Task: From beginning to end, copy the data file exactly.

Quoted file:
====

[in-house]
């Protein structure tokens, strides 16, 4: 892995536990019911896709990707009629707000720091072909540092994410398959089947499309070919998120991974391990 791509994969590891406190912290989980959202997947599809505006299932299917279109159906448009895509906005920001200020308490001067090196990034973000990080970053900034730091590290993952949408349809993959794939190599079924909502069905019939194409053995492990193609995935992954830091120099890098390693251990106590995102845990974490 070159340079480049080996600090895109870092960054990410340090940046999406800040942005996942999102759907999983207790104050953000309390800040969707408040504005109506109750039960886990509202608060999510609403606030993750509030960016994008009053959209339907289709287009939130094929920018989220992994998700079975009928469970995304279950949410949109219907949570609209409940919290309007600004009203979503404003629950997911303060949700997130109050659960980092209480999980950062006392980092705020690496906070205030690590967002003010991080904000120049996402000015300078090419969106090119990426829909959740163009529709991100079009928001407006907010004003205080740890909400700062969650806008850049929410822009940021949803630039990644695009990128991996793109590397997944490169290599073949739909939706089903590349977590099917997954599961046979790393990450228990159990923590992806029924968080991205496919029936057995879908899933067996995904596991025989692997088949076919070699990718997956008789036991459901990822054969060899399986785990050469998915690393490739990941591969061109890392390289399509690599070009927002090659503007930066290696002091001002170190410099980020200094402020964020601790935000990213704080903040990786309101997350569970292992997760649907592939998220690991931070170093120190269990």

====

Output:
[in-house]
């Protein structure tokens, strides 16, 4: 892995536990019911896709990707009629707000720091072909540092994410398959089947499309070919998120991974391990 791509994969590891406190912290989980959202997947599809505006299932299917279109159906448009895509906005920001200020308490001067090196990034973000990080970053900034730091590290993952949408349809993959794939190599079924909502069905019939194409053995492990193609995935992954830091120099890098390693251990106590995102845990974490 070159340079480049080996600090895109870092960054990410340090940046999406800040942005996942999102759907999983207790104050953000309390800040969707408040504005109506109750039960886990509202608060999510609403606030993750509030960016994008009053959209339907289709287009939130094929920018989220992994998700079975009928469970995304279950949410949109219907949570609209409940919290309007600004009203979503404003629950997911303060949700997130109050659960980092209480999980950062006392980092705020690496906070205030690590967002003010991080904000120049996402000015300078090419969106090119990426829909959740163009529709991100079009928001407006907010004003205080740890909400700062969650806008850049929410822009940021949803630039990644695009990128991996793109590397997944490169290599073949739909939706089903590349977590099917997954599961046979790393990450228990159990923590992806029924968080991205496919029936057995879908899933067996995904596991025989692997088949076919070699990718997956008789036991459901990822054969060899399986785990050469998915690393490739990941591969061109890392390289399509690599070009927002090659503007930066290696002091001002170190410099980020200094402020964020601790935000990213704080903040990786309101997350569970292992997760649907592939998220690991931070170093120190269990």